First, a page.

This Is A Game You Are Not Going To Win

, , , , , , , | Learning | April 14, 2022

I go to a university that focuses on art, including fields like visual effects/special effects, game design, concept design, and animation. Two of my roommates are also game design majors and thus attended a forty-eight-hour game jam at my school, which basically means they and a group of however-many-people they wanted had to make a game following a theme within forty-eight hours. 

Usually, for the game jam they participated in, all concepts, characters, and everything from modeling to coding to even a video trailer that is used as “grading” criteria is done within said forty-eight hours after the announcement of the theme. 

However, this year, due to makeup classes that fell during the game jam, the school delayed it by a week but still announced the theme. This meant that all teams had up to a week to at least think of a concept that fit the theme; as long as no assets were previously made, it technically wasn’t against the rules.

My two roommates were in a team of fourteen people and had already grouped up together and taken over a classroom when a different group asked to use some computers in the classroom at the back. They reluctantly agreed, mostly since there were still free computers.

Along came this girl who started asking nosy questions. When they questioned her, she claimed that she was a game jam official and was thus looking around at the games. This was later proven a lie, as she was mostly looking at the concepts and trying to pick and choose a group to participate in the game jam with. This was very short notice, as my roommate, the overall team leader, had compiled the fourteen-person group at least a few weeks in advance.

The nosy girl made her first mistake by trying to kiss up to a guy that she thought was the lead, ignoring my roommate who kept answering her questions as the actual team lead. 

By the time she figured it out, my roommate had already rejected her, as they already had a solid team and my roommate also could not figure out what in tarnation her major was; her answers fluctuated from animator to a user-interface designer. Later, we found out her major was special effects — bearing a passing resemblance to animation but nothing like user interface.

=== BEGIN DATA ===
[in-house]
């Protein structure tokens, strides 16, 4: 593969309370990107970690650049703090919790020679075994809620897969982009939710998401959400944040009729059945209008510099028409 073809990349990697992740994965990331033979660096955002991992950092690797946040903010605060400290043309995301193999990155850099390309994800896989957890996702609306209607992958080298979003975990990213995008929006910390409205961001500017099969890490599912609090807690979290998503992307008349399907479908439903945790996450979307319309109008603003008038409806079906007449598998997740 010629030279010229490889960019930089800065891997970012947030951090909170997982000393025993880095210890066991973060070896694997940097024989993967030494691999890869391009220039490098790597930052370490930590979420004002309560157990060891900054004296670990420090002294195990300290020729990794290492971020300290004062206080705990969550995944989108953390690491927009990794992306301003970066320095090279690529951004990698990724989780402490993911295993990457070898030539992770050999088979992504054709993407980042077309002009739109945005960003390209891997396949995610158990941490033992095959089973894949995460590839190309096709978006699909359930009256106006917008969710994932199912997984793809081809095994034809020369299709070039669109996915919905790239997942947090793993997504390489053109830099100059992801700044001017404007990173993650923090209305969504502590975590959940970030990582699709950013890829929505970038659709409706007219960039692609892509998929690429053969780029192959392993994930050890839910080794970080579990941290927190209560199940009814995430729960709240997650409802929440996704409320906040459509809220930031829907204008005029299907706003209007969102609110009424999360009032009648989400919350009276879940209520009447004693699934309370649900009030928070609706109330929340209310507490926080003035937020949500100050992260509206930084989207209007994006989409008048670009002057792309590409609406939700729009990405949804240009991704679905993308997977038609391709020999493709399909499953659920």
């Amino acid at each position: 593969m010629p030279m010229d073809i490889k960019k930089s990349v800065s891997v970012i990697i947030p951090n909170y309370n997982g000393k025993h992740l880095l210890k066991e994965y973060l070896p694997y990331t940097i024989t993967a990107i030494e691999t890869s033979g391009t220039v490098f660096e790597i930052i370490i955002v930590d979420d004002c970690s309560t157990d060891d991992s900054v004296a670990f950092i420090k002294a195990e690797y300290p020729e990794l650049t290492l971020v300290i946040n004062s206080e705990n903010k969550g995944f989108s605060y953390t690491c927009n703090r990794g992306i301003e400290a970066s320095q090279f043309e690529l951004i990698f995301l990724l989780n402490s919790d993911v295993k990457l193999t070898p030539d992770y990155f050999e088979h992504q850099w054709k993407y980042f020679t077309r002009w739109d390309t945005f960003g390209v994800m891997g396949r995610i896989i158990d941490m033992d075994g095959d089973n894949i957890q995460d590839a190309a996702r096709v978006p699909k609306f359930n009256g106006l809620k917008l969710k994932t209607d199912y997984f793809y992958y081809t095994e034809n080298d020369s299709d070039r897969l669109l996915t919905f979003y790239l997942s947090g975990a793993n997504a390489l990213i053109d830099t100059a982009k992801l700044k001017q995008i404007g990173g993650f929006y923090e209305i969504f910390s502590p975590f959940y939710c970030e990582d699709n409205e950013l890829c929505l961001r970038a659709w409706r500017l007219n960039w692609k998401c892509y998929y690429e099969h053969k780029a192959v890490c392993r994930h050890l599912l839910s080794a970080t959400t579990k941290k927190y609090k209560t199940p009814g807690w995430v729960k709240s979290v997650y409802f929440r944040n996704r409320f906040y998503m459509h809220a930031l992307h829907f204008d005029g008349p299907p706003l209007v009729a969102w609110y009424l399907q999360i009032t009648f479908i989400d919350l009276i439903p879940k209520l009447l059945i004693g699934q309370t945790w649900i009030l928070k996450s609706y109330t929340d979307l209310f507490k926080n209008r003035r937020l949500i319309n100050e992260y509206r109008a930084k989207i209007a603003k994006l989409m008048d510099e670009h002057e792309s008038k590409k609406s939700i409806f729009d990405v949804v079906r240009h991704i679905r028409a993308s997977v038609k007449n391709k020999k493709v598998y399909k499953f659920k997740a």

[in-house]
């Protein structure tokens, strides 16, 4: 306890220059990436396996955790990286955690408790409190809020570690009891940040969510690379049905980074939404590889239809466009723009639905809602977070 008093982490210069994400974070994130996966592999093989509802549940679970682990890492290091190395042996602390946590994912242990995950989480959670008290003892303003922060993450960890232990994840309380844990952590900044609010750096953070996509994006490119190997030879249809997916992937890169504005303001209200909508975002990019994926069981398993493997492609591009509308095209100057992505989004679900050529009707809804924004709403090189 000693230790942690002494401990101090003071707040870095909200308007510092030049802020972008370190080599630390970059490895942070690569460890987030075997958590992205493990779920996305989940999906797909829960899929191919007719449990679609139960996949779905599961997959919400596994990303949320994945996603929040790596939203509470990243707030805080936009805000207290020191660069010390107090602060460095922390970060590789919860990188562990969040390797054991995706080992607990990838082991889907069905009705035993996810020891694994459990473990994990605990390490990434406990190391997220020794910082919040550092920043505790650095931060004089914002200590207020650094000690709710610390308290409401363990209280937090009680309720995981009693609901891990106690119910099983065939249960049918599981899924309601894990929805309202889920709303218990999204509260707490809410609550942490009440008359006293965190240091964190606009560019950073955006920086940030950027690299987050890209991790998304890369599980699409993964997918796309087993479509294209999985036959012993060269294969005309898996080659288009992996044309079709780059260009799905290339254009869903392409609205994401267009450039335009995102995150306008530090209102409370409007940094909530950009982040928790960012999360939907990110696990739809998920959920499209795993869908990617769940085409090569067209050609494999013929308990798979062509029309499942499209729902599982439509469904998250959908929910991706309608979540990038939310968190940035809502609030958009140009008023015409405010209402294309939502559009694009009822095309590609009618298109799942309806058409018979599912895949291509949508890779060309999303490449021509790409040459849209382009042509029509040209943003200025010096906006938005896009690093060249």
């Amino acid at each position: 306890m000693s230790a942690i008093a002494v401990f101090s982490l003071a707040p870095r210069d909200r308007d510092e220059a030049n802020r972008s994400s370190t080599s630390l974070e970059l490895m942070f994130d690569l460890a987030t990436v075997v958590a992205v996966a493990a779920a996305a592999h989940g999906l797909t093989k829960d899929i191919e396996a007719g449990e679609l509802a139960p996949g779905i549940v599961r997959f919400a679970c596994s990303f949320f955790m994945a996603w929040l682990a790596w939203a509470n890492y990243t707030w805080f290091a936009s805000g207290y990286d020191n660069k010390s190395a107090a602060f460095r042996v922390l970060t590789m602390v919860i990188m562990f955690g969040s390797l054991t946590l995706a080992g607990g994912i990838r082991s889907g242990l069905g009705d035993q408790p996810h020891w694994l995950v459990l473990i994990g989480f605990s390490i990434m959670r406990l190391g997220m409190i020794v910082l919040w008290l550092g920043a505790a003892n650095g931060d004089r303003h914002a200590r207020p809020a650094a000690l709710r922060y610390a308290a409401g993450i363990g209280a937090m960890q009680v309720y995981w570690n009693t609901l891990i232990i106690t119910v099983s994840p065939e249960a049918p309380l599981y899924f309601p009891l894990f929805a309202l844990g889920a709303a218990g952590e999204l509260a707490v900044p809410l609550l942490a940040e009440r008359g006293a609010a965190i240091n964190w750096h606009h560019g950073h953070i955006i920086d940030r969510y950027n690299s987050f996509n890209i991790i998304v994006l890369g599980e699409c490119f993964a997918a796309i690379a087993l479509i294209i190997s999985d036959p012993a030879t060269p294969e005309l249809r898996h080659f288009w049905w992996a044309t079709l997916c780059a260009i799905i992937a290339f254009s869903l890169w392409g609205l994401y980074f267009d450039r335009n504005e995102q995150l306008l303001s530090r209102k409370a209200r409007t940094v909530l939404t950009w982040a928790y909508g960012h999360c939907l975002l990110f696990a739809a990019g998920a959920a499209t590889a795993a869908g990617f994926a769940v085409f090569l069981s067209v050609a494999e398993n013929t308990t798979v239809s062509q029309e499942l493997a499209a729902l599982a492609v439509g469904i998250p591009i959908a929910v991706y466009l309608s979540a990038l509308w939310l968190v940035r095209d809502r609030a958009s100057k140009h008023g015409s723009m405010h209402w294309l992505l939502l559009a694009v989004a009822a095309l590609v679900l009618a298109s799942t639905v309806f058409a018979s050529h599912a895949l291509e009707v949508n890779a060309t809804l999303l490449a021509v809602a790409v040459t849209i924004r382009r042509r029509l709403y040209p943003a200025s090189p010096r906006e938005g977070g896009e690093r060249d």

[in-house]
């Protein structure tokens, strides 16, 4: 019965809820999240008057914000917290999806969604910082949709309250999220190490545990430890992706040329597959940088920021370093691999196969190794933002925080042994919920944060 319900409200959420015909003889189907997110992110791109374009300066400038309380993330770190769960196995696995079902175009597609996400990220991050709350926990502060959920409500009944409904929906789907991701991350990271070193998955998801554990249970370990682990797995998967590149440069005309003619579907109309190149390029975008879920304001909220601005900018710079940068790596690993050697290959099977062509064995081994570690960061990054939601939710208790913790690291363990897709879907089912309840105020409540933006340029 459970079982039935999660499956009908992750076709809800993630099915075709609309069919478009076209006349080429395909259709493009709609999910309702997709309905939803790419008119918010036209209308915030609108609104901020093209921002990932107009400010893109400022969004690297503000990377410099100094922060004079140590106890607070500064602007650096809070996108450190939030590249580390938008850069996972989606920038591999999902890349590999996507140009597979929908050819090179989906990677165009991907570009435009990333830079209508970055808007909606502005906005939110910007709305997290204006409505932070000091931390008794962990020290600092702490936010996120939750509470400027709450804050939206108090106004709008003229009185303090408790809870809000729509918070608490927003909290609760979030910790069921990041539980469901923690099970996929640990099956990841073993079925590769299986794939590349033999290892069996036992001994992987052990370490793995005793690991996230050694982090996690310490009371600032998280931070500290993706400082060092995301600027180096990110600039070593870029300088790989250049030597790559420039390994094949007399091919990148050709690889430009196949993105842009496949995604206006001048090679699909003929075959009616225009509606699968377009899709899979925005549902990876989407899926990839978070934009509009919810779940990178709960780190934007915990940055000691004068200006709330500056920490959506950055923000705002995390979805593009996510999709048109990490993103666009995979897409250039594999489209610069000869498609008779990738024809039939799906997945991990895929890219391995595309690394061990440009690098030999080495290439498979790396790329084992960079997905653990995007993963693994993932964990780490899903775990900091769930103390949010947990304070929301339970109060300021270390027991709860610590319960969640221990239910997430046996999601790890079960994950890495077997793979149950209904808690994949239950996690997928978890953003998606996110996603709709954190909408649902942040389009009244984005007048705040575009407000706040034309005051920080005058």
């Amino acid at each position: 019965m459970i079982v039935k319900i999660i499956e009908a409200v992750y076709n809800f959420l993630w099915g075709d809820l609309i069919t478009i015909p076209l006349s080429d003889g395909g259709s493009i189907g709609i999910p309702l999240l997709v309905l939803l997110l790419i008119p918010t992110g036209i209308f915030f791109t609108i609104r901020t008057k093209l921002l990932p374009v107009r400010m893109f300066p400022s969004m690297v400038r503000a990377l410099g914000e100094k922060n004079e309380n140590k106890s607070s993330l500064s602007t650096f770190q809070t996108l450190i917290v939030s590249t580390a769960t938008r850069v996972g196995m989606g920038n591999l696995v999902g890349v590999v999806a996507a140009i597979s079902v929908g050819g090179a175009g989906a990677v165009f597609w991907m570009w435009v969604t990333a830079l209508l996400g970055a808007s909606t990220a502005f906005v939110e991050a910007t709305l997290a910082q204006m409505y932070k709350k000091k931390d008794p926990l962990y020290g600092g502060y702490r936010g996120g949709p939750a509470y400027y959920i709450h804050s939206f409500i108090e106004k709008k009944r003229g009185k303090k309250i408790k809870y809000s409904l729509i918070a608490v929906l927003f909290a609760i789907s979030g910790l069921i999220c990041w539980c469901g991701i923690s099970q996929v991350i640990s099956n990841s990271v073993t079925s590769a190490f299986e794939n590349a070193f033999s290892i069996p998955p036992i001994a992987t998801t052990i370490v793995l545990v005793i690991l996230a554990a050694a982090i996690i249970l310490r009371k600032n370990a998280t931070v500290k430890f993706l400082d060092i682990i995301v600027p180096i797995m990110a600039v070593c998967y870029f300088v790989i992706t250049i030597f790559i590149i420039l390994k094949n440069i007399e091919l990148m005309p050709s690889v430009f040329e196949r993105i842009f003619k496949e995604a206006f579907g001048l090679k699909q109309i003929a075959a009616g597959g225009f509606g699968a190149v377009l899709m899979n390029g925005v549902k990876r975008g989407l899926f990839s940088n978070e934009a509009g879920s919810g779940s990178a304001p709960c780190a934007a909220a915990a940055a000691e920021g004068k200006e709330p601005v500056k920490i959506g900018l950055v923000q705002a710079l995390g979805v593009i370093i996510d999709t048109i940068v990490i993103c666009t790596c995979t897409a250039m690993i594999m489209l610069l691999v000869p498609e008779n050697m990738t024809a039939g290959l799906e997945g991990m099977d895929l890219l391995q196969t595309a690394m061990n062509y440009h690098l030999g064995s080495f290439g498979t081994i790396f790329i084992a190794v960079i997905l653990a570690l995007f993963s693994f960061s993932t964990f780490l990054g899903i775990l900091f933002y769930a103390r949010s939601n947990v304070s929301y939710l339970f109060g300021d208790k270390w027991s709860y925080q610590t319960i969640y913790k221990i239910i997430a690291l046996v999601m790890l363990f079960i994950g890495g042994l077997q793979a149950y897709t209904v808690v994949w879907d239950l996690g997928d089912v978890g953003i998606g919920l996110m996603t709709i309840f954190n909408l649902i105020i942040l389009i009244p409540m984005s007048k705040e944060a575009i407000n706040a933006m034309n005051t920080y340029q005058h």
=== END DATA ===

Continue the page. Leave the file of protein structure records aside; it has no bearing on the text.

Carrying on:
Eventually, this girl (who managed to bother almost everyone else participating in the game jam) joined the group that was in the same room as my roommates, which turned out to be a fairly obnoxious group, as they would do loud cartoon voices without caring about the other people who were working. 

Even worse, at one point, when a professor walked through, they blatantly lied that my roommates’ group had had “weeks of preparation”. (One week. They had one week, with no models done beforehand or even more than the concept discussed and finalized.) The professor attempted to be a diplomat by telling them that while my roommate’s group had better gameplay, but the obnoxious team had better art.

Eventually, the final day rolled around, and the girl walked up to my roommate’s group and commented on how similar their game was to another group’s and how she sometimes forgot it was a different game. 

Not only were the games not similar except for both having the same word in their title and having animals as protagonists, but this was incredibly rude to do, considering she essentially insinuated that their hours of work didn’t matter due to the games “being similar”.

Nobody reacted. This tactful, diplomatic, and absolutely not at all petty girl proceeded to say it louder, and then had the audacity to go, “Oh, oops, I shouldn’t have said that.” Sure.

Eventually, the game jam finished, and all of the groups were tallied up. Not only did the obnoxious group’s game not fit the theme at all, but my roommate’s team won Best Art. (What was that about their art being better, professor?)

What got me about this whole situation was how extremely quickly this girl burned several possible future professional bridges in less than a single weekend. My roommates are pretty well-connected, and a lot of their friends who also participated in the jam complained about this girl. Even I preemptively blocked this girl without participating in the jam or having met her.

We Appreciate You! Like… Ten Of You…

, , , , , | Working | April 13, 2022

The company I work for makes software for car dealership websites. I’ve only been working there for a few months, and I’m not a salesperson, so this is my first time experiencing how it handles New Year bonuses, meetings, and sales contests. In early January, we have a big (online) meeting and the executive officers address all the employees scattered across the country.

CEO: “This has been such a great year. We really want to thank you all and find a way to give back to the employees who made this possible.”

I wasn’t really paying attention, but I lean forward in my chair when I hear this.

CEO: “We would like to give employees a discount on their next car! Anyone who purchases a car this year through a dealership using our software will have $500 added to the following paycheck.”

My wife and I have been planning to buy a new car but are struggling to justify the cost, so I am extremely excited to hear this!